Meet our Team
A Conversation with Samantha Tran, Senior Managing Director, Education Policy
Children Now® Insider: Stories, News, And Insights On Children’s Advocacy
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October 6, 2021
On growing up in a diverse community
I grew up in East San Jose – my mom still lives in the same house she brought me home to as a baby. It was a great place to grow up. There is such diversity in language, culture, point of view. I was totally adopted by the families and extended families of my closest Filipina, Latina, and Vietnamese friends. We even had a hip-hop dance group when we were kids – I wasn’t very good at all, but those are some of the best memories! [laughs]
At the same time, far too often in my neighborhood I saw the ways in which systems were not stepping up for kids. I experienced in very direct, in your face ways how institutions criminalized kids, especially children of color, and too often disregarded their fundamental needs. It instilled in me a real focus on what our society does and doesn’t do for children. At the same time, there were adults I knew that were doing everything they could to provide opportunities, and inspiration, and I saw the benefit of that too. I think that’s part of the reason why I knew I always wanted to work in a field that supported kids.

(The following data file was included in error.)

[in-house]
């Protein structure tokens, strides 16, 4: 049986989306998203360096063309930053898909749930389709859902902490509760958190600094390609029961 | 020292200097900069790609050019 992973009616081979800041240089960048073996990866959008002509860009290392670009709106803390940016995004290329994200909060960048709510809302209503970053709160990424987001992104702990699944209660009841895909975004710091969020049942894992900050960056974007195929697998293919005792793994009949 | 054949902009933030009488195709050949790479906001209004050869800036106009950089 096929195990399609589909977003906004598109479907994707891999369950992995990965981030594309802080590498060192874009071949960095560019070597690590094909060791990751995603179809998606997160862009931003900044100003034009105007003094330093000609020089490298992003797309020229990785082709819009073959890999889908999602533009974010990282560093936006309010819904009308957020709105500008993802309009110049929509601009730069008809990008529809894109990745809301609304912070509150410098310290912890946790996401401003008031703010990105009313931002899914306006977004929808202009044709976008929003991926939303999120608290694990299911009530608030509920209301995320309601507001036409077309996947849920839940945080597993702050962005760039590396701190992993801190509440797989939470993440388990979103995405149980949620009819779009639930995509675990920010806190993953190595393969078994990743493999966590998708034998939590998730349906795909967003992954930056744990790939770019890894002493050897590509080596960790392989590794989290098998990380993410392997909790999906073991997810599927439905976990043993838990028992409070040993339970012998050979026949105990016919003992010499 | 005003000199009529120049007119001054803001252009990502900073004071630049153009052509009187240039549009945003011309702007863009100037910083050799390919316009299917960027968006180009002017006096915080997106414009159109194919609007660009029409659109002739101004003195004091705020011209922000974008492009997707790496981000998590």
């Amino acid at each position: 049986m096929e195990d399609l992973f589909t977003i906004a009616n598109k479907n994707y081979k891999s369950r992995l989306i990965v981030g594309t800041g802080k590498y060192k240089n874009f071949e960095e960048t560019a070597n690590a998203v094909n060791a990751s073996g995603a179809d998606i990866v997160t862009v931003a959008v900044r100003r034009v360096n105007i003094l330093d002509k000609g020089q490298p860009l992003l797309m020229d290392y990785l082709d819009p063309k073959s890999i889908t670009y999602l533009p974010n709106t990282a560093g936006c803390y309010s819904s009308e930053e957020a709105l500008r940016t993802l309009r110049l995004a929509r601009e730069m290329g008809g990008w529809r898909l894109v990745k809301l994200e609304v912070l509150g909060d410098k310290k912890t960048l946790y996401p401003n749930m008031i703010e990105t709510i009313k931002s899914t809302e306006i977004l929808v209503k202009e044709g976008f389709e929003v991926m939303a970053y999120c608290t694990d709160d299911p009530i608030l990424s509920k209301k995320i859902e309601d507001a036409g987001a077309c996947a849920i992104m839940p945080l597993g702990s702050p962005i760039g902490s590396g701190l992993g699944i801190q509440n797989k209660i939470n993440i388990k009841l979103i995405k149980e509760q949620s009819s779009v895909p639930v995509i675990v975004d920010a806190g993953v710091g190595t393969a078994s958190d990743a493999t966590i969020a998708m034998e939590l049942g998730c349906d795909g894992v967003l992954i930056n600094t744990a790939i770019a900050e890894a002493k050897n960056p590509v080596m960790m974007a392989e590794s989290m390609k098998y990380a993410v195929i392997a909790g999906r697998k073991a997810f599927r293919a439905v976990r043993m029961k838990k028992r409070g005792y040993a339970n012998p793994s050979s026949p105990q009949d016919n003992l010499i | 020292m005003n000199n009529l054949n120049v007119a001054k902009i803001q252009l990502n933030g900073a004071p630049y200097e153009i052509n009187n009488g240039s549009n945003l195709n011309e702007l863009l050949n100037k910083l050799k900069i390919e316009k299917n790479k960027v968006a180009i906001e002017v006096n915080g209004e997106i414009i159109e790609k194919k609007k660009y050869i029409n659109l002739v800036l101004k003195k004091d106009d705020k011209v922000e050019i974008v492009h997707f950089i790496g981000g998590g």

On being a policy nerd
I went to college at the University of San Francisco. Initially, I explored teaching and worked with school aged kids in enrichment programs and at a preschool program while I was an undergrad. I love working directly with kids. At the same time, I learned that I am a serious systems/policy nerd. Growing up I had never really thought about how the decisions made from afar so directly and consequently impacted my community and our broader society.
I subsequently ended up pursuing a master’s degree at Stanford and used the opportunity to explore both education policy, as well as integrated service approaches, like Healthy Start. The issues and systems were, and are, so multifaceted and intersect in such complex ways, like one of those intricate 3-D mechanical puzzles. I was hooked.
My first job in Sacramento was at the California School Boards Association. I worked with governance teams throughout California to implement state and federal laws and policies at a local level. It was impactful work, but also reinforced for me this notion that we need to think beyond just our silo, in this case, education funding, and look at the bigger picture. How do we make sure that even when the systems we have put in place gravitate to focusing on a fraction of the problem, that we always keep in mind the holistic needs of kids, as well as the families and communities in which they live?
That’s what brought me to Children Now. That, and Ted making it clear that we planned to do big things on behalf of kids!
On working at Children Now